The Consumer Protection Act, 2019, aims to serve justice to complainants in the form of liquidated damages or replacement goods/services, and punitive damages which may be granted to the consumer if he becomes a victim of a grave offence. This article talks about the offences that a manufacturer could take partake in and the penalties awarded to him which are described in the act.
Section 72(1) talks about the offence of not complying or adhering to the orders made by any of the three commissions – District, State, and the National Commission. If a person is said to have not followed the orders of the commissions as per Section 72(1) of the act the offender will be subjected to either imprisonment for the period of 1 month to 3 years or ordered to pay a fine not less than Rs. 25,000/- up to Rs. 1,00,000/-. The court may order the offender to go through both the imprisonment and pay the fine, depending on the circumstances.
Section 88 on the other hand talks about the non-compliance of orders exercised by the Central Consumer Protection Authority, which has been established under Section 10 of the Consumer Protection Act. Failure of adhering to the orders of the Central Authority will result in the punishment of the offender, with imprisonment for a term of a maximum of six months, or with a fine which may extend up to twenty lakhs, or sometimes with both.
Section 89 of the Act talks about the offence of creating false advertisements for products and misleading consumers. Typically, the creation of false advertisements goes against the norm of fair trading practises and is punishable with an imprisonment term which may extend up to two years, and a fine up to Rs. 10,00,000/- Subsequent offences done by the same manufacturer can result in imprisonment up to 5 years and with a fine extending up to 50,00,000/-, depending on the seriousness of the offence.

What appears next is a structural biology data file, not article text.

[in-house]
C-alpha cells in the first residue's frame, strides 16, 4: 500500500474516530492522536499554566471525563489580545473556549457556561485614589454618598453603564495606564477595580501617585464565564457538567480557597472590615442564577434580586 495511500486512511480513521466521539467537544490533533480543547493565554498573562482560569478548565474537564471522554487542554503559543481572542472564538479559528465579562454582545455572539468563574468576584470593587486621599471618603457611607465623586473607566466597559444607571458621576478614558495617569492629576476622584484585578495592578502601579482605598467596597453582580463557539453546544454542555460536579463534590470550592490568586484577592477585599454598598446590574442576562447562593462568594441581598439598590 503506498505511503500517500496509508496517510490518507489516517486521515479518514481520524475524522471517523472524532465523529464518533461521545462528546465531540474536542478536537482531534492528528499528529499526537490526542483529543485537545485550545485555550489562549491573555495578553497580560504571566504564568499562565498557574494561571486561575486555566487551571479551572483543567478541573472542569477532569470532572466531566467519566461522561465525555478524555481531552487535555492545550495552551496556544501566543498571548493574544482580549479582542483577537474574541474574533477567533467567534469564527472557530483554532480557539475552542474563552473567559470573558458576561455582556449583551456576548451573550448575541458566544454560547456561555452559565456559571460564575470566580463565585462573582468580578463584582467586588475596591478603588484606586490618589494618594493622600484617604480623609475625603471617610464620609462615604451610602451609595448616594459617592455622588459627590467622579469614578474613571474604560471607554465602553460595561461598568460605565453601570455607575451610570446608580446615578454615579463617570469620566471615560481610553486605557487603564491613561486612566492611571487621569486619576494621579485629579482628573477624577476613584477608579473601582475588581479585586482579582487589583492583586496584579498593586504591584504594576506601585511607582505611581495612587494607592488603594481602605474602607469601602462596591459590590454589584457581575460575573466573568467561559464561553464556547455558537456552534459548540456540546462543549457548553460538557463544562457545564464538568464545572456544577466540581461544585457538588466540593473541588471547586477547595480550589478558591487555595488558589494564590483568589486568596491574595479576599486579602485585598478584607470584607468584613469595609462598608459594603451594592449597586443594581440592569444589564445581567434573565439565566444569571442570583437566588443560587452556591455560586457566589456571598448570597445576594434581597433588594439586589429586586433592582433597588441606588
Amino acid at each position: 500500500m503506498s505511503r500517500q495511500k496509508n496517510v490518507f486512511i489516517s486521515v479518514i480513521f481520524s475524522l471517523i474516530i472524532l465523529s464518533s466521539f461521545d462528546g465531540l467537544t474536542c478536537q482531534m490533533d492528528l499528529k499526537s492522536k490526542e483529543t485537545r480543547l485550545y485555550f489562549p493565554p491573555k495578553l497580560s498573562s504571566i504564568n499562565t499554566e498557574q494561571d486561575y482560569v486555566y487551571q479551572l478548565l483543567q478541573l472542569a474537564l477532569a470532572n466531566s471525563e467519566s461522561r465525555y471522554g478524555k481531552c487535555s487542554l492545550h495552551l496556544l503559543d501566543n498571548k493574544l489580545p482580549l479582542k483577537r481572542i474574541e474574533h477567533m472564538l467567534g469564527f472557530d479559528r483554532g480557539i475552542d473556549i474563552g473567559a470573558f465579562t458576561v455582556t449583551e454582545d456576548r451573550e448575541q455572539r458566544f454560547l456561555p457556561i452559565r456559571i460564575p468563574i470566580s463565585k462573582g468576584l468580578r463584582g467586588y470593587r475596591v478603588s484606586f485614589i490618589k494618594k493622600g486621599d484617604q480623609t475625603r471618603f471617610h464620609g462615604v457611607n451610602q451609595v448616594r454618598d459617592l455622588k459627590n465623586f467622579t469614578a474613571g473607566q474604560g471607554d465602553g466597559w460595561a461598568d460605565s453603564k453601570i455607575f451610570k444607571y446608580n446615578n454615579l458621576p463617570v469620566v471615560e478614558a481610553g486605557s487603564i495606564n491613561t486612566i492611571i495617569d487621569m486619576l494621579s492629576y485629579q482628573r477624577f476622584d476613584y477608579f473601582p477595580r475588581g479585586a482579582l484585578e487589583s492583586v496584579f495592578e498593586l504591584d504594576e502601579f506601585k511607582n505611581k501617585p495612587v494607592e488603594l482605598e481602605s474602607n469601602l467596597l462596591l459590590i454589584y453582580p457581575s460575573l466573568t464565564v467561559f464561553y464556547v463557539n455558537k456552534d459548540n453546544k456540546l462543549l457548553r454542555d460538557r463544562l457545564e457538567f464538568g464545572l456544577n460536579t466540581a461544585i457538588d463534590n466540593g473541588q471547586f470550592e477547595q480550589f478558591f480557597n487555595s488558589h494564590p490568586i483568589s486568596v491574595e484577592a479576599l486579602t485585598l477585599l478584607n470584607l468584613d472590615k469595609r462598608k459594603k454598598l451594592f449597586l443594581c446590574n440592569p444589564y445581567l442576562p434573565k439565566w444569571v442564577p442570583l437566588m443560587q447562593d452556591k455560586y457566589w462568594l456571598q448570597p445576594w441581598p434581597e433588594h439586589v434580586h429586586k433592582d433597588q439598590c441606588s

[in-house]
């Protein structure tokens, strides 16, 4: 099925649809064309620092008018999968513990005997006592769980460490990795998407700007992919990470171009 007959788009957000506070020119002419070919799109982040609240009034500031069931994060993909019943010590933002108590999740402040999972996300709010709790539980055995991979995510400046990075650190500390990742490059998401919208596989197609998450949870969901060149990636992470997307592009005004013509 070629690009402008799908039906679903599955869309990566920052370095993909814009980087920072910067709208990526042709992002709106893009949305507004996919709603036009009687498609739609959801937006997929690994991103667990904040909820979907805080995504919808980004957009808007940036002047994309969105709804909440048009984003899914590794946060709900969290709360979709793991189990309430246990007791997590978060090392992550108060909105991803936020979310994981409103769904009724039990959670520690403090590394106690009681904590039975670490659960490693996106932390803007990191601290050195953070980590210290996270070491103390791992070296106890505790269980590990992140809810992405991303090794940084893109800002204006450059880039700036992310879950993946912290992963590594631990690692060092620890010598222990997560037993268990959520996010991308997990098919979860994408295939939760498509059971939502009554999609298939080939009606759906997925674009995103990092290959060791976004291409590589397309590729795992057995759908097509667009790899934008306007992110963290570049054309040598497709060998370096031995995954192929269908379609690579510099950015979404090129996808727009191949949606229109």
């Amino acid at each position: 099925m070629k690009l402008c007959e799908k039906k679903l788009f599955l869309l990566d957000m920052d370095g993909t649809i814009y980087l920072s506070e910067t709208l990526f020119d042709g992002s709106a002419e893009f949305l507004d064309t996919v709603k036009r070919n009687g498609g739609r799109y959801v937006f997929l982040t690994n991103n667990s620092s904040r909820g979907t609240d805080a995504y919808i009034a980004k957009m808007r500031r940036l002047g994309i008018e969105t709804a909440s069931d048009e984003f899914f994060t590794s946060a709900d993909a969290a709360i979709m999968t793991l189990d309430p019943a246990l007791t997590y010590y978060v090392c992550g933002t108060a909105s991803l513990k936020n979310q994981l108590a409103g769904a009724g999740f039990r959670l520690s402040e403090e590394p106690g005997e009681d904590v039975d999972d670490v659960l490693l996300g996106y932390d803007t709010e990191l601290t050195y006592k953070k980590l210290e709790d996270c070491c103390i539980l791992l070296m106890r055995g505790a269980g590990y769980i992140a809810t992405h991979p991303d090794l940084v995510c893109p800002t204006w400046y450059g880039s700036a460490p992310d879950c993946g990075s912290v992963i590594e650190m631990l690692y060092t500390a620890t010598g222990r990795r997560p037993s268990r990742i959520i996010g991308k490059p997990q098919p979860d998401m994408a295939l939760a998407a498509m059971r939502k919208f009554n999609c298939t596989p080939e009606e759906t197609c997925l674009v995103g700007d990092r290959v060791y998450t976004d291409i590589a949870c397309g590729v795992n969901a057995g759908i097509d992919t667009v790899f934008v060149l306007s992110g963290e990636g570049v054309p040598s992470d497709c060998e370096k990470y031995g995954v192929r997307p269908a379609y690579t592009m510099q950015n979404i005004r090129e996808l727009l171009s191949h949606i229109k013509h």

Section 90 of the Consumer Protection Act speaks about the punishment awarded to manufacturers who manufacture products containing adulterants in them for the purpose of sale, storing, selling, distributing, or importing.
- Section 90(1)(a) – If the consumption of such products does not cause any injury to the consumer, the manufacturer will still be liable for his actions, and the court will punish him with an imprisonment for a term extending up to six months and with fine up to Rs.3,00,000/-
- Section 90(1)(b) – If the consumption of such products causes injury, yet not to a grievous extent, the manufacturer will be punished with imprisonment for a term extending to one year and with a fine up to Rs.3,00,000/-
- Section 90(1)(c) – If the injury causes grievous hurt to the consumer, then the offender will be imprisoned for a maximum term of seven years and with a fine which may extend to Rs. 5,00,000/-
- Section 90(1)(d) – If the injury causes death to the consumer, after the consumption of goods, then the manufacturer will be imprisoned for a term starting from 7 years and extends up to imprisonment for life. He will also be fined up to Rs. 10,00,000/-
Section 91 of the Consumer Protection Act speaks about the punishment given to the offender for manufacturing spurious goods for sale or storing, selling, distributing, or importing.
- Section 91(1)(a) – If the manufacturer sells, stores, distributes, or imports spurious goods, he will be imprisoned up to 1 year and fined up to Rs. 3,00,000/-
- Section 91(1)(b) – If the spurious goods cause injury, which results in grievous hurt to the consumer, then the imprisonment may extend to 7 years and a fine not less than Rs. 5,00,000/- will have to be paid by the offender.
- Section 91(1)(c) – If these spurious goods caused death to the consumer, then the manufacturer will be imprisoned for a term starting from 7 years to imprisonment for life and fined for an amount not less than Rs. 10,00,000/-
Thus these are the nature of offences and the penalties given to manufacturers described in The Consumer Protection Act, 2019.
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